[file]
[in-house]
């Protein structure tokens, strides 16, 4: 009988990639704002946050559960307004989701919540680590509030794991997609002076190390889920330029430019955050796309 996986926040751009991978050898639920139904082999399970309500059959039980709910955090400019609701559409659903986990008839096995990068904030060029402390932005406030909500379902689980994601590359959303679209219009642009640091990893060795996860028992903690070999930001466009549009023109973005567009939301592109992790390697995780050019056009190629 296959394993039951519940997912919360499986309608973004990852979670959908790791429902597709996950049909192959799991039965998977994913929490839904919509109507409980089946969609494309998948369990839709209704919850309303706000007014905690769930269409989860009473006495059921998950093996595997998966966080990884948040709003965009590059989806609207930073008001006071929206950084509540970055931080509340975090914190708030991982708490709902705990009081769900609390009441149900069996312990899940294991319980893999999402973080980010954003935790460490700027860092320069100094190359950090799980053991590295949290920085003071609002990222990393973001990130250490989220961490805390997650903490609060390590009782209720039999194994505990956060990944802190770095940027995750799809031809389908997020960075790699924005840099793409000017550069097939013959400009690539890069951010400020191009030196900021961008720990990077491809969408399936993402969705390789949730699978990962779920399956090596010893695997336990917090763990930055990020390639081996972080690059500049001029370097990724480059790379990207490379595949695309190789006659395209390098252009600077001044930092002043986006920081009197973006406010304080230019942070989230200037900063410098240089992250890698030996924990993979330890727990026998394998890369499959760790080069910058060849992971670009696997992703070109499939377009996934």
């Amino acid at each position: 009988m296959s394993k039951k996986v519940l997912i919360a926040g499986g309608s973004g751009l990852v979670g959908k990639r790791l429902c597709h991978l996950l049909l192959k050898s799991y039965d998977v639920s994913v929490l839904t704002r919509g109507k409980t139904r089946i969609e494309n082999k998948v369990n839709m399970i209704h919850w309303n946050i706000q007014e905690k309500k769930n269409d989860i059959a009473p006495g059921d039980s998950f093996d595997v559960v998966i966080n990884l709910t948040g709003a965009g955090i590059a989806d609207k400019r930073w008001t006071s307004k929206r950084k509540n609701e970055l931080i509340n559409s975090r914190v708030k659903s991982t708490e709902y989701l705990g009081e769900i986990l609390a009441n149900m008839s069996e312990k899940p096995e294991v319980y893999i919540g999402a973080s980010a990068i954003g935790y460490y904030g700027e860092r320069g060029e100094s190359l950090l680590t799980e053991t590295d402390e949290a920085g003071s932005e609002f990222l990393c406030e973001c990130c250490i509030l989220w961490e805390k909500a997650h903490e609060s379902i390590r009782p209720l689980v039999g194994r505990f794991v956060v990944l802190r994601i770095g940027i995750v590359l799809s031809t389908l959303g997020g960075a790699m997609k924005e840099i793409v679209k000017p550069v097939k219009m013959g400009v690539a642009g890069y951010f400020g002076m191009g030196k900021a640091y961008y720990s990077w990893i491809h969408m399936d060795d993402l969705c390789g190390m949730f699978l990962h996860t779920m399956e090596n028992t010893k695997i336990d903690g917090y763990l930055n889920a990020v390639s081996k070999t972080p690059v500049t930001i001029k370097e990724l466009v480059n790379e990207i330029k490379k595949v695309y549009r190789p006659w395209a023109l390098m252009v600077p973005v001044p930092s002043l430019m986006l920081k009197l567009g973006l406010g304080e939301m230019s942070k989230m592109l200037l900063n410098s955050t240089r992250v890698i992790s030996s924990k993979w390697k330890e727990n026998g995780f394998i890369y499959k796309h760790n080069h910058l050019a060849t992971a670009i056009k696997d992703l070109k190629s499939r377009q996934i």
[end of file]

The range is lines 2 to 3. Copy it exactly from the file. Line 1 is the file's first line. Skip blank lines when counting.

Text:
């Protein structure tokens, strides 16, 4: 009988990639704002946050559960307004989701919540680590509030794991997609002076190390889920330029430019955050796309 996986926040751009991978050898639920139904082999399970309500059959039980709910955090400019609701559409659903986990008839096995990068904030060029402390932005406030909500379902689980994601590359959303679209219009642009640091990893060795996860028992903690070999930001466009549009023109973005567009939301592109992790390697995780050019056009190629 296959394993039951519940997912919360499986309608973004990852979670959908790791429902597709996950049909192959799991039965998977994913929490839904919509109507409980089946969609494309998948369990839709209704919850309303706000007014905690769930269409989860009473006495059921998950093996595997998966966080990884948040709003965009590059989806609207930073008001006071929206950084509540970055931080509340975090914190708030991982708490709902705990009081769900609390009441149900069996312990899940294991319980893999999402973080980010954003935790460490700027860092320069100094190359950090799980053991590295949290920085003071609002990222990393973001990130250490989220961490805390997650903490609060390590009782209720039999194994505990956060990944802190770095940027995750799809031809389908997020960075790699924005840099793409000017550069097939013959400009690539890069951010400020191009030196900021961008720990990077491809969408399936993402969705390789949730699978990962779920399956090596010893695997336990917090763990930055990020390639081996972080690059500049001029370097990724480059790379990207490379595949695309190789006659395209390098252009600077001044930092002043986006920081009197973006406010304080230019942070989230200037900063410098240089992250890698030996924990993979330890727990026998394998890369499959760790080069910058060849992971670009696997992703070109499939377009996934």
């Amino acid at each position: 009988m296959s394993k039951k996986v519940l997912i919360a926040g499986g309608s973004g751009l990852v979670g959908k990639r790791l429902c597709h991978l996950l049909l192959k050898s799991y039965d998977v639920s994913v929490l839904t704002r919509g109507k409980t139904r089946i969609e494309n082999k998948v369990n839709m399970i209704h919850w309303n946050i706000q007014e905690k309500k769930n269409d989860i059959a009473p006495g059921d039980s998950f093996d595997v559960v998966i966080n990884l709910t948040g709003a965009g955090i590059a989806d609207k400019r930073w008001t006071s307004k929206r950084k509540n609701e970055l931080i509340n559409s975090r914190v708030k659903s991982t708490e709902y989701l705990g009081e769900i986990l609390a009441n149900m008839s069996e312990k899940p096995e294991v319980y893999i919540g999402a973080s980010a990068i954003g935790y460490y904030g700027e860092r320069g060029e100094s190359l950090l680590t799980e053991t590295d402390e949290a920085g003071s932005e609002f990222l990393c406030e973001c990130c250490i509030l989220w961490e805390k909500a997650h903490e609060s379902i390590r009782p209720l689980v039999g194994r505990f794991v956060v990944l802190r994601i770095g940027i995750v590359l799809s031809t389908l959303g997020g960075a790699m997609k924005e840099i793409v679209k000017p550069v097939k219009m013959g400009v690539a642009g890069y951010f400020g002076m191009g030196k900021a640091y961008y720990s990077w990893i491809h969408m399936d060795d993402l969705c390789g190390m949730f699978l990962h996860t779920m399956e090596n028992t010893k695997i336990d903690g917090y763990l930055n889920a990020v390639s081996k070999t972080p690059v500049t930001i001029k370097e990724l466009v480059n790379e990207i330029k490379k595949v695309y549009r190789p006659w395209a023109l390098m252009v600077p973005v001044p930092s002043l430019m986006l920081k009197l567009g973006l406010g304080e939301m230019s942070k989230m592109l200037l900063n410098s955050t240089r992250v890698i992790s030996s924990k993979w390697k330890e727990n026998g995780f394998i890369y499959k796309h760790n080069h910058l050019a060849t992971a670009i056009k696997d992703l070109k190629s499939r377009q996934i």